The American Revolution, also known as the American Revolutionary War and the War of Independence, lasted from 1775 to 1783. It stemmed from growing tensions between England’s 13 North American colonies and the colonial government representing England, as well as cost sharing imposed on English colonies by successive governments in London for debts attributed to former wars (Foner, 2012). The “cost sharing” encompassed a variety of measures including taxation on goods produced in the colonies, efforts to stem widespread smuggling and “The Stamp Act” of 1765 requiring a stamp on all printed material. This act managed to insult every free colonist, but was particularly resented by those who wrote, published and read books and newspapers and followed political matters. Many colonial leaders saw the costs associated with “membership” in the English empire as a threat to freedom, as well as an effort to undermine the colonies’ liberty.
Many factors contributed to the length of the American Revolutionary War, including logistics and geography, tactical and strategic faux pas by the British and small victories by the Americans, and the intervention of the French and Spanish, who had their own interests in ensuring a British defeat in North America. After France and Spain joined the war, American popular support for the war remained high; this support may have been a contributing factor allowing the colonies to battle for as long as they did.
Logistics and Geography
Geography played a major role in the American Revolution, because the North American landscape was unusually harsh it gave the colonials an advantage and was a major factor to the outcome of the war. New England experienced cold winters; summer in the South was damp and soggy; and to the west, the frontier was almost impassable due to mud-covered roads and dense forests. Additionally, since colonial settlements were widespread over a large area of the U.S. territory the British were encumbered by the transport of troop and supplies to their forces and found it difficult to mount concentrated efforts. On the other hand, colonial troops were used to the environment and familiar with the terrain, allowing them to be more effective. Furthermore, the remoteness of the 13 colonies located across the Atlantic, placed a great strain in time and distance on England, which expended a great amount of time, energy and money ferrying soldiers, munitions and supplies across the ocean.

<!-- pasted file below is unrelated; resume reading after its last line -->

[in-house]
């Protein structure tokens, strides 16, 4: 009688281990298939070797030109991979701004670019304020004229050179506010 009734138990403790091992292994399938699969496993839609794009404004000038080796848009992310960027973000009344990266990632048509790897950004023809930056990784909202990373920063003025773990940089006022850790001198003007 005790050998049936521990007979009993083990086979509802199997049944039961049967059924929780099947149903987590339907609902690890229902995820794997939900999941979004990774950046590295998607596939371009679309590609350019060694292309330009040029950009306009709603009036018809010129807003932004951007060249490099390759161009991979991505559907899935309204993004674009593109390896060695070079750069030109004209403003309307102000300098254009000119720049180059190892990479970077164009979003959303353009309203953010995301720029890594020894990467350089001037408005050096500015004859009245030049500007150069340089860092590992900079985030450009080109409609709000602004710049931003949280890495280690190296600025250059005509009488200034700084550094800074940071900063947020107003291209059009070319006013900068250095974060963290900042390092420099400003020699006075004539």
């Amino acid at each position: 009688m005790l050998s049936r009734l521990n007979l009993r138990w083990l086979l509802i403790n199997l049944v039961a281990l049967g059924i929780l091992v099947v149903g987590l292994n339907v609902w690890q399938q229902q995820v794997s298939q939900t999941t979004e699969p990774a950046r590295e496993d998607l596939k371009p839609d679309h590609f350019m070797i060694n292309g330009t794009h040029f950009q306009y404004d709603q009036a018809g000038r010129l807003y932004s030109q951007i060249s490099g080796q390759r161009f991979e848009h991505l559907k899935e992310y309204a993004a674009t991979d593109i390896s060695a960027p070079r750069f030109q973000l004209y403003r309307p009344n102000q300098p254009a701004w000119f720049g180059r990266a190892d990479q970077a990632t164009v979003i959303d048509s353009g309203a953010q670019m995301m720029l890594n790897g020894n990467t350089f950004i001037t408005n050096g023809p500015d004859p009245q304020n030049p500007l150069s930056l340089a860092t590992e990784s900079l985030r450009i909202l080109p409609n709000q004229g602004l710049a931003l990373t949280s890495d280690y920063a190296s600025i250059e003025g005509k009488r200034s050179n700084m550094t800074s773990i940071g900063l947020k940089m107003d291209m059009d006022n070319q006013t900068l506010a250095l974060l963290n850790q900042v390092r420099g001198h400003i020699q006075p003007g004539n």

The American Revolution provided another reality and difference for the colonials; they were fighting for their homeland, whereas the British were fighting on foreign ground far away from their motherland. This overall contributed to staunch support for the war on the American side to the end and an ever crumbling of support for the war on the English side.
French and Spanish Interests
As cited by Foner (2012) several tactical shortfalls by the British led to the American forces achieving a strategic victory at...